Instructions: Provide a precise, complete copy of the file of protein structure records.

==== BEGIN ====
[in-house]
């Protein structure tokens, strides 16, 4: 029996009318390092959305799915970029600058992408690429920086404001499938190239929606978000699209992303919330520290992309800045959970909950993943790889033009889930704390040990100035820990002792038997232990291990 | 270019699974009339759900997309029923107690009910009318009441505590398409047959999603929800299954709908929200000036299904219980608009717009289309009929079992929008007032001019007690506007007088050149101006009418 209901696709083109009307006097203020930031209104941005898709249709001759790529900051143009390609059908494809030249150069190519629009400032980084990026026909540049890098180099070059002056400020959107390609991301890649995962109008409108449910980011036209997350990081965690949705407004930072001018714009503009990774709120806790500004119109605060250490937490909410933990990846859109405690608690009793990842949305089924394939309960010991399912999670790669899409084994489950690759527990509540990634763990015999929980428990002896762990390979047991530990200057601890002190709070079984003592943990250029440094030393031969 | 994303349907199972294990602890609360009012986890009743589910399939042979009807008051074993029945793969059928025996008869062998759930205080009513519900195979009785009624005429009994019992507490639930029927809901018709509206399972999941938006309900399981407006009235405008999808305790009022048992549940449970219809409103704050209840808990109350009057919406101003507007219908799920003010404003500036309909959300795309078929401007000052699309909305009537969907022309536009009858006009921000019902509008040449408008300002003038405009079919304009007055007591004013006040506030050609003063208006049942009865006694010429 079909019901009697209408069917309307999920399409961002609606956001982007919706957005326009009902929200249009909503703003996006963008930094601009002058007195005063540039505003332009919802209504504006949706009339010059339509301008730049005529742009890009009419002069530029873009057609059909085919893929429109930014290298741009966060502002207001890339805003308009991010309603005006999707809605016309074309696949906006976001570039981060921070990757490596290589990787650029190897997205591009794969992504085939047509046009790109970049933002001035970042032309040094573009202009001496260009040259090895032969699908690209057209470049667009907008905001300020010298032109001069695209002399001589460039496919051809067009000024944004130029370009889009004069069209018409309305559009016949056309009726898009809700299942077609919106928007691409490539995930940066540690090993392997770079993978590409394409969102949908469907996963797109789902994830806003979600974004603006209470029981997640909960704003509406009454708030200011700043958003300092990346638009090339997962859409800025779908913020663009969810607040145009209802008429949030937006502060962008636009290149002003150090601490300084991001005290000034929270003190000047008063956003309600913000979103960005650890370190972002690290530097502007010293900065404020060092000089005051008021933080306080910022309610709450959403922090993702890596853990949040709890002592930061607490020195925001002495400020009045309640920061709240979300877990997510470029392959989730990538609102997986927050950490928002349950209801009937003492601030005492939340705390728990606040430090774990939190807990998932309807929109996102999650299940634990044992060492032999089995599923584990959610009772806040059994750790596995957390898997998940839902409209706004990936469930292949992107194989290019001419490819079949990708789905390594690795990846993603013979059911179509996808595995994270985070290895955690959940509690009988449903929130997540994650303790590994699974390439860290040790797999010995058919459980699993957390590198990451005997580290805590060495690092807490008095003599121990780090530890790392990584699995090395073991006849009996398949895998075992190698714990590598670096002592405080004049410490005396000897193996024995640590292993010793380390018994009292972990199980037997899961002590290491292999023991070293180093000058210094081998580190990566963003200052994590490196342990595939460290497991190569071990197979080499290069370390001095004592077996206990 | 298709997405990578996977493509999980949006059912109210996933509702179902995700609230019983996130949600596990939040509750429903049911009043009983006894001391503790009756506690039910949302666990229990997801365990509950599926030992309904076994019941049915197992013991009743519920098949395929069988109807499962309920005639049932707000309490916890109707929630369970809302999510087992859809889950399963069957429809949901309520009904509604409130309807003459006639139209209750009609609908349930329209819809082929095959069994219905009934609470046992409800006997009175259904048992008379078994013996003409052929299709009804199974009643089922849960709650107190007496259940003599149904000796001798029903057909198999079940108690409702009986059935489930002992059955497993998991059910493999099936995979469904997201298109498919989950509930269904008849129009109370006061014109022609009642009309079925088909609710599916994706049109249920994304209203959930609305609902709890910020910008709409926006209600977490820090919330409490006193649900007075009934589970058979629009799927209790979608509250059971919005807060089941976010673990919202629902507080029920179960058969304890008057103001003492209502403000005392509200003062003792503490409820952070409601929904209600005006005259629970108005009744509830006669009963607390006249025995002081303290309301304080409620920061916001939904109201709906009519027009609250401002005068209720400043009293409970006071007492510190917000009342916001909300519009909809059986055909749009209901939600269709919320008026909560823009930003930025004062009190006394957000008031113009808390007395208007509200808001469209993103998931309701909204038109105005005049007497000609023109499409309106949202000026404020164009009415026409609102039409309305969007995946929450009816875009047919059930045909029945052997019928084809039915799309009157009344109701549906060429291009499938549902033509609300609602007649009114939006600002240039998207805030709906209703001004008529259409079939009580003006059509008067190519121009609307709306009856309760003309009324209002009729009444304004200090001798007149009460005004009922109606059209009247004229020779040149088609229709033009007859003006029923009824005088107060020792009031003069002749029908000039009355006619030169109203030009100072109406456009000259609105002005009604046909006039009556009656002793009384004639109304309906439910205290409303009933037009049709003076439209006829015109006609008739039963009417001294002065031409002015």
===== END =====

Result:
[in-house]
């Protein structure tokens, strides 16, 4: 029996009318390092959305799915970029600058992408690429920086404001499938190239929606978000699209992303919330520290992309800045959970909950993943790889033009889930704390040990100035820990002792038997232990291990 | 270019699974009339759900997309029923107690009910009318009441505590398409047959999603929800299954709908929200000036299904219980608009717009289309009929079992929008007032001019007690506007007088050149101006009418 209901696709083109009307006097203020930031209104941005898709249709001759790529900051143009390609059908494809030249150069190519629009400032980084990026026909540049890098180099070059002056400020959107390609991301890649995962109008409108449910980011036209997350990081965690949705407004930072001018714009503009990774709120806790500004119109605060250490937490909410933990990846859109405690608690009793990842949305089924394939309960010991399912999670790669899409084994489950690759527990509540990634763990015999929980428990002896762990390979047991530990200057601890002190709070079984003592943990250029440094030393031969 | 994303349907199972294990602890609360009012986890009743589910399939042979009807008051074993029945793969059928025996008869062998759930205080009513519900195979009785009624005429009994019992507490639930029927809901018709509206399972999941938006309900399981407006009235405008999808305790009022048992549940449970219809409103704050209840808990109350009057919406101003507007219908799920003010404003500036309909959300795309078929401007000052699309909305009537969907022309536009009858006009921000019902509008040449408008300002003038405009079919304009007055007591004013006040506030050609003063208006049942009865006694010429 079909019901009697209408069917309307999920399409961002609606956001982007919706957005326009009902929200249009909503703003996006963008930094601009002058007195005063540039505003332009919802209504504006949706009339010059339509301008730049005529742009890009009419002069530029873009057609059909085919893929429109930014290298741009966060502002207001890339805003308009991010309603005006999707809605016309074309696949906006976001570039981060921070990757490596290589990787650029190897997205591009794969992504085939047509046009790109970049933002001035970042032309040094573009202009001496260009040259090895032969699908690209057209470049667009907008905001300020010298032109001069695209002399001589460039496919051809067009000024944004130029370009889009004069069209018409309305559009016949056309009726898009809700299942077609919106928007691409490539995930940066540690090993392997770079993978590409394409969102949908469907996963797109789902994830806003979600974004603006209470029981997640909960704003509406009454708030200011700043958003300092990346638009090339997962859409800025779908913020663009969810607040145009209802008429949030937006502060962008636009290149002003150090601490300084991001005290000034929270003190000047008063956003309600913000979103960005650890370190972002690290530097502007010293900065404020060092000089005051008021933080306080910022309610709450959403922090993702890596853990949040709890002592930061607490020195925001002495400020009045309640920061709240979300877990997510470029392959989730990538609102997986927050950490928002349950209801009937003492601030005492939340705390728990606040430090774990939190807990998932309807929109996102999650299940634990044992060492032999089995599923584990959610009772806040059994750790596995957390898997998940839902409209706004990936469930292949992107194989290019001419490819079949990708789905390594690795990846993603013979059911179509996808595995994270985070290895955690959940509690009988449903929130997540994650303790590994699974390439860290040790797999010995058919459980699993957390590198990451005997580290805590060495690092807490008095003599121990780090530890790392990584699995090395073991006849009996398949895998075992190698714990590598670096002592405080004049410490005396000897193996024995640590292993010793380390018994009292972990199980037997899961002590290491292999023991070293180093000058210094081998580190990566963003200052994590490196342990595939460290497991190569071990197979080499290069370390001095004592077996206990 | 298709997405990578996977493509999980949006059912109210996933509702179902995700609230019983996130949600596990939040509750429903049911009043009983006894001391503790009756506690039910949302666990229990997801365990509950599926030992309904076994019941049915197992013991009743519920098949395929069988109807499962309920005639049932707000309490916890109707929630369970809302999510087992859809889950399963069957429809949901309520009904509604409130309807003459006639139209209750009609609908349930329209819809082929095959069994219905009934609470046992409800006997009175259904048992008379078994013996003409052929299709009804199974009643089922849960709650107190007496259940003599149904000796001798029903057909198999079940108690409702009986059935489930002992059955497993998991059910493999099936995979469904997201298109498919989950509930269904008849129009109370006061014109022609009642009309079925088909609710599916994706049109249920994304209203959930609305609902709890910020910008709409926006209600977490820090919330409490006193649900007075009934589970058979629009799927209790979608509250059971919005807060089941976010673990919202629902507080029920179960058969304890008057103001003492209502403000005392509200003062003792503490409820952070409601929904209600005006005259629970108005009744509830006669009963607390006249025995002081303290309301304080409620920061916001939904109201709906009519027009609250401002005068209720400043009293409970006071007492510190917000009342916001909300519009909809059986055909749009209901939600269709919320008026909560823009930003930025004062009190006394957000008031113009808390007395208007509200808001469209993103998931309701909204038109105005005049007497000609023109499409309106949202000026404020164009009415026409609102039409309305969007995946929450009816875009047919059930045909029945052997019928084809039915799309009157009344109701549906060429291009499938549902033509609300609602007649009114939006600002240039998207805030709906209703001004008529259409079939009580003006059509008067190519121009609307709306009856309760003309009324209002009729009444304004200090001798007149009460005004009922109606059209009247004229020779040149088609229709033009007859003006029923009824005088107060020792009031003069002749029908000039009355006619030169109203030009100072109406456009000259609105002005009604046909006039009556009656002793009384004639109304309906439910205290409303009933037009049709003076439209006829015109006609008739039963009417001294002065031409002015």